Photo Credits: Katherine Franks / Aggie
Researchers synthesize compound from ibogaine without hallucinogenic effects
Psychedelic drugs often carry the stigma of only being used recreationally to experience extravagant hallucinations and achieve heightened sensory awareness. Yet the Olson Laboratory, led by David Olson, an assistant professor in the department of chemistry at UC Davis, found that one of these compounds could be rewired to create a substance to potentially help mental illnesses. After experimenting with the psychedelic drug ibogaine, Olson and his research group created a synthetic analog named tabernanthalog (TBG) that may be able to help treat depression and addiction.
“Our group has been very interested in developing neural plasticity-promoting drugs to treat mental illness by rewiring the brain,” Olson said via email. “In 2018, we discovered the psychedelic compounds were particularly good at promoting plasticity in the brain.”
Lindsay Cameron, a neuroscience PhD candidate, explained that ibogaine has been used for centuries in West African rituals. In one anecdotal account from the 1960s, 19-year-old Howard Lotsof claimed to feel cured of his addiction to heroin after taking ibogaine. Cameron elaborated that this report spurred many scientists to study ibogaine. From their studies, many found it held the potential to treat addiction. Olson hypothesized that this may be due to its ability to rewire neural circuitry.
Despite the benefits ibogaine offers, there are still dangers associated with the drug such as hallucinations and heart attacks. According to a press release by UC Davis, ibogaine is a Schedule 1 controlled substance under U.S. law. The U.S. Drug Enforcement Administration states that a Schedule 1 drug has a high potential for abuse and to create severe psychological or physical dependence. The UC Davis article further elaborated that Olson’s lab is one of the very few in the U.S. licensed to work with such substances.
In order to synthesize a compound without these effects, Cameron explained that the Olson lab essentially broke ibogaine down into various components and identified what each was responsible for. Once they were able to identify the areas that led to cardiotoxicity and hallucinations, they cut these parts off, leaving only the beneficial aspects in the new TBG molecule.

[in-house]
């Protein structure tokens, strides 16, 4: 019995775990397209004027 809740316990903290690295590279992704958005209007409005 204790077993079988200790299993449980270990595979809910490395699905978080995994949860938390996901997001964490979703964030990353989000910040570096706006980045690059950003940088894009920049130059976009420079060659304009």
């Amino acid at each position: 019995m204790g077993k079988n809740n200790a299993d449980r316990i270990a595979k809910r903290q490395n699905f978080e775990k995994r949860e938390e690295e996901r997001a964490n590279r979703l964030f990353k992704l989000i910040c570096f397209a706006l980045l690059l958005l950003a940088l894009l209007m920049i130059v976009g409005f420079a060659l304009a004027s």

“For decades, many people have assumed that hallucinations are necessary for achieving the therapeutic effects of psychedelics,” Cameron said via email. “This research demonstrates that hallucinations are not necessary to achieve therapeutic effects!”
Though they are still not entirely sure how TBG works, Robert Tomabari, a PhD candidate in the department of chemistry, says the lab hypothesizes the compound is able to promote the growth of cortical neurons, which often atrophy in several psychiatric disorders. Olson added that the next steps in their research will be to understand the compound’s mechanism of action.
Olson elaborated that in addition to the lack of cardiotoxic and hallucinogenic effects of TBG, this compound is significantly easier to synthesize than ibogaine, meaning it can be produced on a large scale to increase its chances of going through human clinical trials. TBG is also water soluble, which allows it to be easily distributed throughout the body through the bloodstream.
“Our work is a significant step toward developing a drug inspired by the structure of a psychedelic compound that is safe enough for you to store it in your medicine cabinet, just like you would aspirin,” Olson said.
Cameron explained that she joined the Olson lab after being fascinated by the fact that psychedelic drugs are so powerful and yet so little is known about them. Tombari added that when he first came across the Olson lab, he found the research to be at the frontier of combining the fields of chemistry and biology. He was drawn to their work in synthesizing novel compounds and testing them in biological assays to explore questions about neuroscience.
“This study demonstrates the kind of science that a well-rounded team can achieve when working together,” Tombari said via email. “Hopefully in the future, we can take what we learned from this study and use it to combat a number of neurological disorders.”
Written by: Michelle Wong —firstname.lastname@example.org